2018’s Spider-Man: Into The Spider-Verse is considered one of the best animated films of all time. Its frenetic style felt new, surprising and fresh, and it told an emotionally charged story no other Spider-Man film had yet.
Into The Spider-Verse also introduced us to the multiverse by grouping a bunch of different spider-people across different universes together. Across the Spider-Verse, the first of two sequels to Into The Spider-Verse, is mostly set just over a year after the events of the first film.
Miles Morales (voiced by Shameik Moore) has finally become comfortable and confident in being his universe’s sole Spider-Man. He effortlessly fights villains on the streets, but it’s causing trouble at home as Miles’ parents struggle to understand why their son is so secretive and withdrawn.
Miles is thrown into a multidimensional adventure, filled with all the different spider-people, after Spider-Gwen (Hailee Steinfeld) comes to visit and inadvertently leads him through the multiverse in an attempt to help stop a supervillain, Spot (Jason Schwartzmann).
To say anything more about the plot would be to spoil many of Across the Spider-Verse’s delightful surprises. Much like its predecessor, Across The Spider-Verse is certainly one of the best films of the year and certainly the most visually dazzling (though we suspect Barbie might be coming for that title).
All the Spider-people get their signature animation styles and each is more innovative than the one before. Gwen’s world is painted with striking purples and pinks in soft brush strokes while Spider-Punk (Daniel Kaluuya with a scene-stealing voice performance) looks more chaotic, fitting for a die-hard anarchist.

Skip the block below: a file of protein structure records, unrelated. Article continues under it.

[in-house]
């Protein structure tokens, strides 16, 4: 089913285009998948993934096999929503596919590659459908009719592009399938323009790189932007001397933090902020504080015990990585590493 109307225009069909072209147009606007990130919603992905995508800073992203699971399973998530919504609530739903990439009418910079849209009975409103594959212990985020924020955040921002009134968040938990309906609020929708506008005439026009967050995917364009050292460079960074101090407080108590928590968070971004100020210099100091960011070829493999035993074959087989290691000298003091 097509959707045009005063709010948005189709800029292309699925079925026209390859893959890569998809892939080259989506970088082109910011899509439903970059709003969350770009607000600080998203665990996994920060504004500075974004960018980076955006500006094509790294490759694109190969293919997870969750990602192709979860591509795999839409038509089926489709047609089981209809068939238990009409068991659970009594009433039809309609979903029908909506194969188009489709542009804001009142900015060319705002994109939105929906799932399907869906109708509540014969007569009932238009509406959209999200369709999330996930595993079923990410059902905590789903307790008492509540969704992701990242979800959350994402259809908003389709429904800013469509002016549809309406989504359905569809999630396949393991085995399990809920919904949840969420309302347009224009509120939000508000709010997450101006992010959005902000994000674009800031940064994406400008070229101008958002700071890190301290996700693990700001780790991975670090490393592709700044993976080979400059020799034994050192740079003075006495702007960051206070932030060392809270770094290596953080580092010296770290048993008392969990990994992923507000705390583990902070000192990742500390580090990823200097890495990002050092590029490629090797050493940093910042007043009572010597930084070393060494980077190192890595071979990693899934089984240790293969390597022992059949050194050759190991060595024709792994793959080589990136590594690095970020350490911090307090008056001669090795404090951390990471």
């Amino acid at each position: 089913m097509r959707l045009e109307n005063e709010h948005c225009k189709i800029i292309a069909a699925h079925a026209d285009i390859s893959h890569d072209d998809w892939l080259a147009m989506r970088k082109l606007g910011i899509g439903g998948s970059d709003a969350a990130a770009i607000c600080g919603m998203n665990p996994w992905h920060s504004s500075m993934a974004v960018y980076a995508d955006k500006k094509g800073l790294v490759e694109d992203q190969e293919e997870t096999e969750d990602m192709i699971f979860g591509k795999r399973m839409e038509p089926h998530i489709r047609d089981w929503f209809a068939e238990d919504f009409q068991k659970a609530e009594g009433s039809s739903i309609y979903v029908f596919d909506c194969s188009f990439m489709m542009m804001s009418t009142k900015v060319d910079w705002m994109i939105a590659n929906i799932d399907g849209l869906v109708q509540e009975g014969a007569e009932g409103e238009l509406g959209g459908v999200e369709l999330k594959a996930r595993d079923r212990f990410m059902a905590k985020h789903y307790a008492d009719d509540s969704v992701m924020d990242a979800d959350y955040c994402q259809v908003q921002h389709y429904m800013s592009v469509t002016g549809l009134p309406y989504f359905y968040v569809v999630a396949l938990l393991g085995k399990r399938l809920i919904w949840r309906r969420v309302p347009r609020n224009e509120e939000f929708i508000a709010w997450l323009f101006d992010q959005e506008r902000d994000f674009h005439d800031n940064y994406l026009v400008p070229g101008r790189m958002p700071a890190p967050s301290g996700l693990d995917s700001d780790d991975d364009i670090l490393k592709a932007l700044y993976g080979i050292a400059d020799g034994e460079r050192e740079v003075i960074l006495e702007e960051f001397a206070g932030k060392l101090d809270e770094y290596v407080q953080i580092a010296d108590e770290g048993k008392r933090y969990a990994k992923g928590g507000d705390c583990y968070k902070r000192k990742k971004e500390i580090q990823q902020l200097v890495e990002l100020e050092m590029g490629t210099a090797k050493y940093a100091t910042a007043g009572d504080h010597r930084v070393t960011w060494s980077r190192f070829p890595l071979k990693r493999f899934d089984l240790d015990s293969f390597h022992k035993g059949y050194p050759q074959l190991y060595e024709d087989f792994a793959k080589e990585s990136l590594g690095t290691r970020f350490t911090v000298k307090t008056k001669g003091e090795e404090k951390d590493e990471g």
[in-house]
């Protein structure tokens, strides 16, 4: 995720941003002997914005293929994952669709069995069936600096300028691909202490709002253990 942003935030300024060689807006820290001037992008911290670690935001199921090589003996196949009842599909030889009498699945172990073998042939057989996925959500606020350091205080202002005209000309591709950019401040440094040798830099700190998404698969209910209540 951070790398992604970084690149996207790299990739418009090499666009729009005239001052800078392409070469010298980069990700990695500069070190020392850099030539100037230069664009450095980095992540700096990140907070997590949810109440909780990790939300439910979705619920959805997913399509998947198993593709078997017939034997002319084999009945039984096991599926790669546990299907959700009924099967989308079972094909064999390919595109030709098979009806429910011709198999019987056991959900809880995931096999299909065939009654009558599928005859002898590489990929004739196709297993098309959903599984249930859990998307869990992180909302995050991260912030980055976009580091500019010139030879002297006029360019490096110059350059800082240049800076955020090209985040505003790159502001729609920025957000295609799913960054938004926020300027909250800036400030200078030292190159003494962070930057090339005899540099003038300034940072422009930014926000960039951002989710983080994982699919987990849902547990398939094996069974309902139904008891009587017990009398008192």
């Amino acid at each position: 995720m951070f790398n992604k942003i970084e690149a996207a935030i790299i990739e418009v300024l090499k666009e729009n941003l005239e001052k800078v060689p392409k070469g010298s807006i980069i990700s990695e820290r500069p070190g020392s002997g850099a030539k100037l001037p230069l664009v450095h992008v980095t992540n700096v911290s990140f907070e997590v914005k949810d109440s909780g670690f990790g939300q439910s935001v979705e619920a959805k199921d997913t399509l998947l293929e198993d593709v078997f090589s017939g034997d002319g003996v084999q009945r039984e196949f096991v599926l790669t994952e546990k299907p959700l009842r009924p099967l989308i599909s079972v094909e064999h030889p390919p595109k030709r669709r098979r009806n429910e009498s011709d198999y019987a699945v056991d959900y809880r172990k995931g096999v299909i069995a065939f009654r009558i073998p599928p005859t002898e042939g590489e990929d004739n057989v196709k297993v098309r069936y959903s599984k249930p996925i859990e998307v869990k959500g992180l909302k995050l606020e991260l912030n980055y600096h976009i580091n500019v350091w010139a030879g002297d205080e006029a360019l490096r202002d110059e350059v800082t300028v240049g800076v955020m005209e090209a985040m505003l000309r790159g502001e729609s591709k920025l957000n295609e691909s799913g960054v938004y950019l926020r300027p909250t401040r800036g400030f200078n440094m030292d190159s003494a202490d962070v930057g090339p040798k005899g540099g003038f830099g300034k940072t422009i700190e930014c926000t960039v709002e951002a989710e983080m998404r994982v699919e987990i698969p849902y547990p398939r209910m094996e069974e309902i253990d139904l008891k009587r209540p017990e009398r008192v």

Directors Joaquim Dos Santos, Kemp Powers and Justin K. Thompson create memorable, beautiful visuals so effortlessly, but Across The Spider-Verse is also a sensory overload, a completely overwhelming experience. It throws everything at you, both in terms of visuals and exposition, at an alarming rate.
The plot is pleasingly simple and easy to follow, an achievement on its own since we’re talking about the multiverse, but there is simply too much happening at all times. It becomes a little exhausting, even at its most exhilarating moments. Across the Spider-Verse lacks moments where the characters or the narrative can just stop and breathe; where the audience can just take it all in.
The film also succumbs to fan service. Granted, Across the Spider-Verse does it in a rather brilliant, satisfying way but the film comes dangerously close to feeling a little smug. It will take several viewings to catch the numerous references to previous iterations of the character, but for the most part, the film pulls it off and this might just be the definitive Spider-Man film. We won’t spoil anything here, but there’s a very rewarding sense of harmony to the film’s multiversal proceedings.
Across The Spider-Verse dives into what it really means to be a superhero, or Spider-Man specifically, and the film actually manages to answer that question before boldly challenging it again. It’s exactly that boldness that defined Into the Spider-Verse and will also define this film. In an era of endless remakes and sequels, Across the Spider-Verse manages to make itself not only relevant, but exemplary. This is how you make a sequel.
Across the Spider-Verse is also clearly only the first part of a bigger story. This is currently a common phenomenon in Hollywood; Mission Impossible is doing it this summer and even Wicked has been split into two parts. The most obvious comparison is Avengers: Infinity War and Endgame. Where those films had full story arcs – Infinity War works perfectly well on its own while setting up the next film – Across The Spider-Verse fails to find an ending.
It’s not a perfect film, but it doesn’t need to be. There is so much to love and admire in Across the Spider-Verse; Daniel Pemberton’s mesmerising score, the artistry that is evident in every single frame, the performances. This is animation at its very best. It’s creative, pioneering and thoroughly impressive and Across the Spider-Verse is the best multiverse movie we’ve got.
Spider-Man: Across The Spider-Verse is in cinemas now.